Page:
I still laugh every time I think about receiving an almost new pair of tennies that were really too small for my sister, but fit me perfectly, and the coffee mug ffrom my brother with a slogan that had special meaning for me. And, although our incidental gifts tend to be “additional” gifts due to their scale, I can think of many times when a gift of a “pre-owned” bicycle, microwave oven, set of books, dishes, television or even an older car would make someone far happier than something brand new they didn’t really need! If holiday spending is a problem, but you have unneeded items your family members can use, or would cherish, it’s a win-win. We always wrap our incidental gifts, and promote the idea that the giver should feel every bit as generous as they would if the gift had been purchased. In many cases, because the family member is parting with an item they purchased for themselves, or even something prevously “handed down” from a relative long ago, the gift is highly prized.
Just a thought – it’s a great success in my family, and you can make it more personal by defining your own rules, sentiments, and even the name you call it.
Amen!!! So thrilled to see somebody else get honest about making gifts out of what can’t be used in your own home. My family has been doing that for generations. Yes, partly because of money. But mostly because of love. Re-giving of things is also very special. My Gramma knitted winter socks for all of us in the 70’s. Good heavy ones to wear over your regular socks inside the boots, perfect for going sledding, doing chores and just in general surviving Minnesota winters. Two years ago for Christmas my Dad gave me a pair of his. Mine were just fine so last year I gave my youngest brother the socks for Christmas. His reaction was better than any kid getting a favorite toy!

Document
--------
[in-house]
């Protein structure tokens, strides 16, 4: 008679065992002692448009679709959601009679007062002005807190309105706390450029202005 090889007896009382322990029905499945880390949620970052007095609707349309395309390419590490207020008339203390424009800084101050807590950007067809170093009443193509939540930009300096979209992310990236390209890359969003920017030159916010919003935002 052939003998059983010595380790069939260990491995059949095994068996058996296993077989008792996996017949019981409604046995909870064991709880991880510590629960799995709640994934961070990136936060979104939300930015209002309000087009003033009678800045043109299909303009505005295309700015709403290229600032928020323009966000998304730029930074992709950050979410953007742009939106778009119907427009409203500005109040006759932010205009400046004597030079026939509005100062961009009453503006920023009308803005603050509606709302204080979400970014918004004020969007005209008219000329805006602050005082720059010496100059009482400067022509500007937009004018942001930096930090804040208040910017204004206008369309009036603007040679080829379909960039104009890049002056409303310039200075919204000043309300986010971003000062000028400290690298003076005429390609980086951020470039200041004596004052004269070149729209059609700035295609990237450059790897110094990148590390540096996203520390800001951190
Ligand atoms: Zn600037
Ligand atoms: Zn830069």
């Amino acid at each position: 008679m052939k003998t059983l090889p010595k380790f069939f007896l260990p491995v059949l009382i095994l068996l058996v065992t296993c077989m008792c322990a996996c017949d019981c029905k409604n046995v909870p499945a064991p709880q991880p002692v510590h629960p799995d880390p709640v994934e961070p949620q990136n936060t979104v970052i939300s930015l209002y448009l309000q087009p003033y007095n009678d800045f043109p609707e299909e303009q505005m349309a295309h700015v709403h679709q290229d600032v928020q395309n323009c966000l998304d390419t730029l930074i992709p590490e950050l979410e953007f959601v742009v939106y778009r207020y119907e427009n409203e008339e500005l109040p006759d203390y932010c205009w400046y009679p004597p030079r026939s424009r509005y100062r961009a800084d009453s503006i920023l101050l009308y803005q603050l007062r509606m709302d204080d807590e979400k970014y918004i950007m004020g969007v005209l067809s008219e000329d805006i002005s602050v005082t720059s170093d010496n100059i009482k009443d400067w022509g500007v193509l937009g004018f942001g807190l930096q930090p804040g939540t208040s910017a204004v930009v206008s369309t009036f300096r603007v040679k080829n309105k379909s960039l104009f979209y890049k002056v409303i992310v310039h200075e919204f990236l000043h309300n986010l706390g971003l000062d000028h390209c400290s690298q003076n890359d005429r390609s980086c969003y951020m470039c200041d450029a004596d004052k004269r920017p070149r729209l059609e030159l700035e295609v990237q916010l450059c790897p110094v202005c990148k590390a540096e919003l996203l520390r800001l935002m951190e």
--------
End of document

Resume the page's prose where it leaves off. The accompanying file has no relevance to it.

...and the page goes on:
We’re also a family of hunters, gardeners, fisherman and trappers. So it’s normal to get something from my Dad’s smokehouse, my garden or my brother’s garden. Garage sales are where Mom and I did a lot of gift hunting. Most of the time it’s where we’d find the quality and unusual things necessary for fixing something on the farm.
So for all the people that feel pressured into shopping at stores…stop it already! I use the blessing of ADHD to be creative about what treasures I find throughout the year. People hate it when I tell them that I started wrapping some Christmas presents in October.
Being a scrapbooker helps a great deal as well.
You have my vote Terry! Thanks for a great post.
I love this
Thanks, Teri! Happy (I hope) holidays!